So, last night, I was so tired I wasn’t sure if I had even taken my Rx. I decided to take 2 thirds of the dose, in case there was some already in my system. It wasn’t until I should have been asleep 3 hours ago, that I remembered some tricks for sleeping when you find it difficult. A few Ohms and I was able to sleep, somewhat fitfully for the next 4 hours. I didn’t stress out about it. I told myself I could cope. Even with out caffeine. Really. But oh, if caffeine could only be a sane option for me…

Strange how when I am overtired, I can feel the little shocks of adrenaline coursing through my veins in a familiar way. It’s all good. I made it through my shift, through my 35 mile commute to arrive home safely and slightly dopey. A fine time to write a blog.

Comments on: "Caffeine, Caffeine, my kingdom for caffeine" (8)

  1. You know, I snuck out to watch TV at least once. 🙂 I don’t think I knew your struggles have been going on for that long.

    • I think a lot of people don’t believe someone can be a lifelong insomniac. I don’t know if I even believe it. But, I haven’t been sleeping well lately, so that accounts for my seeming contrariness. 😛

  2. I snuck out to watch TV too, at least once. Probably more. I won’t comment more for fear of sounding like a psychologist!

    • Well, I don’t care if you sound like a psychologist, but I understand if you can’t. I would love to hear more of your thoughts, though.

  3. I think you have a very powerful computer in your brain and it is capable of running many subsystems. I have days where I am concerned I will not feel rested because my brain refuses to shut off but more often than not I feel just as rested after a period of laying still. I don’t know if it’s part of the Navy sleep deprivation training but the less I fight not being able to sleep the more comfortable the rest period. Do you have the option to take naps throughout the day? Maybe you aren’t meant to be a long sleep period person? Do you always sleep in the same place? Switching up may change the way your pattern is running. My favorite place to nap is propped against something cool in a sitting up position, like a file cabinet or under the counter in the kitchen with a comfy jacket on for cushion. I would imagine you don’t miss much in the world around you as you are always awake to notice… My empathy box is trying to gauge what insomnia feels like… I think I would become a ramblin’ woman and travel like a hobo just watching the world interactions, developing sequences and connections that may not exist, and randomly passing out like a narcoleptic… Here’s a random thought…Slaying the Sleep Dragon with the Circadian Rhythm. I think it would be a slightly awesome title to something. I would like to tell you now that I did read your blog entry and I liked seeing this moment of you. Thank you for sharing Elaine!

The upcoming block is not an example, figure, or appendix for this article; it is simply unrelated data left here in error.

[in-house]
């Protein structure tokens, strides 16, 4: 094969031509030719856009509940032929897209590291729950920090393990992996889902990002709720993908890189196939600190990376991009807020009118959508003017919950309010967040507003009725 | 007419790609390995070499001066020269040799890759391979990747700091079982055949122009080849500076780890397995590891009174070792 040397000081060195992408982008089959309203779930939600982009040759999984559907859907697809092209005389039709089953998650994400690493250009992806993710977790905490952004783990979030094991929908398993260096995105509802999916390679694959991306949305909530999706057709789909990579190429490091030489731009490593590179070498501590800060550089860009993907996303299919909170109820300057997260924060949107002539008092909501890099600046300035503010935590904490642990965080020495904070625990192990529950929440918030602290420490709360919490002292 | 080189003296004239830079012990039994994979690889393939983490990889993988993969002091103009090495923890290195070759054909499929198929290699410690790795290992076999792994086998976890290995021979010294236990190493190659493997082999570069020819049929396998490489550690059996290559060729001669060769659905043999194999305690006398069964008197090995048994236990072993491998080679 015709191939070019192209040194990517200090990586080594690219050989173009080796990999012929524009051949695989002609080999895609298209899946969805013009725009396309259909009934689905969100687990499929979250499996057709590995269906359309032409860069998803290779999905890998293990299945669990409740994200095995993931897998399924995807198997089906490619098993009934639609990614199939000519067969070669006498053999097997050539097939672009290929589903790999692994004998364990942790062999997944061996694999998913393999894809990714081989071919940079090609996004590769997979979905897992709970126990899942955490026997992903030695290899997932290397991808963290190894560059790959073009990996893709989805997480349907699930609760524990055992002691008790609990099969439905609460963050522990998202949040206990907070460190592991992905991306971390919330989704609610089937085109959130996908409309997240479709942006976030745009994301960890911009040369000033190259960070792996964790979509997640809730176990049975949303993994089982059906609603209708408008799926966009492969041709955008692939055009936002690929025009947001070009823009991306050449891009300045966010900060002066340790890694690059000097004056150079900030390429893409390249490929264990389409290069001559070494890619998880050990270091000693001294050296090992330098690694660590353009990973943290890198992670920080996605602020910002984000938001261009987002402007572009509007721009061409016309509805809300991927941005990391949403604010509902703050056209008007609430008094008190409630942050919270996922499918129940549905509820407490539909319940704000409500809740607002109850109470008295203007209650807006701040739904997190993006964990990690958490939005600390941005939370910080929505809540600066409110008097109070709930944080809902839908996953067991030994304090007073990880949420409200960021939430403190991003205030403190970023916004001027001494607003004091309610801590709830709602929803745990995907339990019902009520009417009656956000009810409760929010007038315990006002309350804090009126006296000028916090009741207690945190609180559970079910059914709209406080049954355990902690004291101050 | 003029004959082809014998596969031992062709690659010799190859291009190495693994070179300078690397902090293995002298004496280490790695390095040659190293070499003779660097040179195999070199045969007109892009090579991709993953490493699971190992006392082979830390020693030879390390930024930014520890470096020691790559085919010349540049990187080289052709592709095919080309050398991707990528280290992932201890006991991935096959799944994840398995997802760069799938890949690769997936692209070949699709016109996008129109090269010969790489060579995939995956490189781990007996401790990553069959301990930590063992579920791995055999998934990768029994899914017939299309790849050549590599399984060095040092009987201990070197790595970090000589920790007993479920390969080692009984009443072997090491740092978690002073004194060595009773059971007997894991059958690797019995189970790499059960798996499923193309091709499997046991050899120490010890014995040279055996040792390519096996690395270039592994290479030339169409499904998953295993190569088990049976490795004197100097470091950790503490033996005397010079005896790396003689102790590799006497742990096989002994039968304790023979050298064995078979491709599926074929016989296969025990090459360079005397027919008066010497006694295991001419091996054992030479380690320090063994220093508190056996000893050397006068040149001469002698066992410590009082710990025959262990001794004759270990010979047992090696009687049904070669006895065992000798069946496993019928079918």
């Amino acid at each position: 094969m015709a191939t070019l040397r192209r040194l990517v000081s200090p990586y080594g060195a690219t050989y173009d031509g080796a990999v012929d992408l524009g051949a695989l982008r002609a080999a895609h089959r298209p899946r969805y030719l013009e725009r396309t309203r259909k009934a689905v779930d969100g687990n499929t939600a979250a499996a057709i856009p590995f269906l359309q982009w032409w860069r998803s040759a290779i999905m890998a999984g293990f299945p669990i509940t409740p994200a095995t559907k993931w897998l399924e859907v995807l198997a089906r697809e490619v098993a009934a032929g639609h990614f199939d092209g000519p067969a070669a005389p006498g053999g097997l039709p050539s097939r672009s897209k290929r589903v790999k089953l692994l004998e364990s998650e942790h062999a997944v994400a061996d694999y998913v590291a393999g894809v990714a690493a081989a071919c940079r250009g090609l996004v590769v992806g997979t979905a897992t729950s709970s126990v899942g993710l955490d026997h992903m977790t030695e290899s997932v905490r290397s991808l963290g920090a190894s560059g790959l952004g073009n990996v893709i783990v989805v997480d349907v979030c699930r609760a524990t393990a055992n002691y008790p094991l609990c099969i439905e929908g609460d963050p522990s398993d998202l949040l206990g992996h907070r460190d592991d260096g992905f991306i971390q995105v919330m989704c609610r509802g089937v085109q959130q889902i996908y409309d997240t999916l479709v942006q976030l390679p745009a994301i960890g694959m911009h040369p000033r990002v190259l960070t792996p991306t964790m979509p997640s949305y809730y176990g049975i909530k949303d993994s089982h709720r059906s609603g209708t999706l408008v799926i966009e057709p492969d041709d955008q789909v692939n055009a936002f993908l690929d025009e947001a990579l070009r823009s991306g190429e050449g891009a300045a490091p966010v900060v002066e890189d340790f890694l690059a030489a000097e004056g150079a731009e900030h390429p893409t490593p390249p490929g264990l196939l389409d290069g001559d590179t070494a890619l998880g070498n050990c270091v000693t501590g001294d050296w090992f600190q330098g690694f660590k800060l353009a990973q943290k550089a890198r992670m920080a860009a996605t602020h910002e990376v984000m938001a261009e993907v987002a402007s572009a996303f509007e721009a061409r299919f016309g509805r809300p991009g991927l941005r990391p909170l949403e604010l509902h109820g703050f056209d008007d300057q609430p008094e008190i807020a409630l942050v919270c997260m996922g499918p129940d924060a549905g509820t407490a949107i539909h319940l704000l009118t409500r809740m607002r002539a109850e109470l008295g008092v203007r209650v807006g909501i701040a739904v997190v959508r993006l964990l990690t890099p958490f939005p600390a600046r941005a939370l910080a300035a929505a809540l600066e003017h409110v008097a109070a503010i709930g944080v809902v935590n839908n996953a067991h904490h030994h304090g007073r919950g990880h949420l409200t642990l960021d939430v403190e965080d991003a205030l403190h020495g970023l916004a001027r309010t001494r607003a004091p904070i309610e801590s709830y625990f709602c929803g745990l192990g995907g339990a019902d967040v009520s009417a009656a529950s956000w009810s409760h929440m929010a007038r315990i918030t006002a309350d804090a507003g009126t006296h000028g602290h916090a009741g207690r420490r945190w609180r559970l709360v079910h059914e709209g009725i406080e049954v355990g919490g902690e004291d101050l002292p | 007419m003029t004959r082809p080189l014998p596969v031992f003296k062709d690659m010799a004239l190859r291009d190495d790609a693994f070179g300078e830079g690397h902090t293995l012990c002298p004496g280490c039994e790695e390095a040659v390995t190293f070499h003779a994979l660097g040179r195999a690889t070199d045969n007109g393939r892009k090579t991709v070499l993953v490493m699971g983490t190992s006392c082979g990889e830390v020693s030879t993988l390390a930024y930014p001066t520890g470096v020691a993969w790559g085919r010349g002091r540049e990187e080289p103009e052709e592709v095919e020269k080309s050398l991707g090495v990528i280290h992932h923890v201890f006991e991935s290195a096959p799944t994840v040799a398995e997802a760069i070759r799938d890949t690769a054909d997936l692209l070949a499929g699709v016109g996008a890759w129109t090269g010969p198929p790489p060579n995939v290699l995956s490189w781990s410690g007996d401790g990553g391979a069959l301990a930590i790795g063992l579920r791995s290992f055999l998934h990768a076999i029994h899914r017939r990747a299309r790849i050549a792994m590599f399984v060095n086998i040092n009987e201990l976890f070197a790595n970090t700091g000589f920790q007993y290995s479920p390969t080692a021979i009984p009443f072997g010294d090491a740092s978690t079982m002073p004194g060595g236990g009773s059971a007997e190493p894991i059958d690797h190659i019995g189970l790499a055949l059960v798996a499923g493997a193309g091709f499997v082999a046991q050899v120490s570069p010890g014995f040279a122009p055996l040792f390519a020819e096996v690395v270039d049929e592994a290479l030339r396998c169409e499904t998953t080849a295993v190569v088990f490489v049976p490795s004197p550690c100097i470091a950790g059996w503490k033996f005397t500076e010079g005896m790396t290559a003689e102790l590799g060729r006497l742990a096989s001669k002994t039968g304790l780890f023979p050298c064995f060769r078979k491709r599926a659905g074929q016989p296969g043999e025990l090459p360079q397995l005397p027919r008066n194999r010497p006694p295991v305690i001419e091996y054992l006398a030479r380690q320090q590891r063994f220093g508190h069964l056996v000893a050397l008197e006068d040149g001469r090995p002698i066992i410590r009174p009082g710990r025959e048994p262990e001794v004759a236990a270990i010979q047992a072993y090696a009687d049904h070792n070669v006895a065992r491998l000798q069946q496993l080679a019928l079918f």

• Routine is very important to the insomniac. Google sleep hygiene. It’s not about taking a shower before bed, or anything like that! It’s all about creating a routine, schedule, or even ritual before bed, and it is key that you do everything exactly the same, as much as you can.

      Before my adventures with medications, I could be relied upon to drive the wee hours of a continuous road trip. There was no possibility I would drift off to sleep or even lose my focus, because it is impossible for me to sleep in anything less than ideal conditions.

      I don’t consider backpacking trips, mostly for this reason. A hobo I will never be. Unless it is a wild eyed insane hobo who never sleeps and has lost track of reality. The only interactions I would observe would be hallucinatory ones, I fear.

      I would really like to experiment with finding my own natural rhythms for sleep, but no luck winning the lottery so far. I am doomed to arrange my schedule around employers. Sigh. But I suspect the results of such an experiment would prove that I only need to provide myself with a sleep schedule, regardless of when it is.

      I totally get what you are saying about just having a rest period. I have a tendency to get real excited when I don’t sleep well, anticipating disproportional disaster. Not real good for inducing relaxation.

      Happily, during my latest riffle of sleep derivation, I chose to ride it out peacefully. I told myself I will be just fine if I haven’t had enough sleep. I can deal with the difficulties it presents, and I will get a good nights sleep in the coming hours.

      And I did. I slept well last night. 🙂

  4. Writing by Kendra said:

    As a result of life-long bipolar, I have also had sleep issues all my life. Most of the time it’s because my brain won’t shut off and so I’m awake more than sanity allows. Even when severely depressed and I end up sleeping more at one time, I’m up longer afterwards.

    If I sleep more than six hours, I’m up far longer than I should be. For example: if I sleep for 7 or 8 hours, I’m up for almost 24 hours afterward. If I sleep for 9 hours (rarely, even when depressed), I don’t go back to bed for almost 36 hours.

    You learn to live with it, one way or another.

  5. Reblogged this on Taciturn No Mo and commented:
    This is my other identity. Just a little background on one of my major disorders. Plus, I like that goofy picture of me.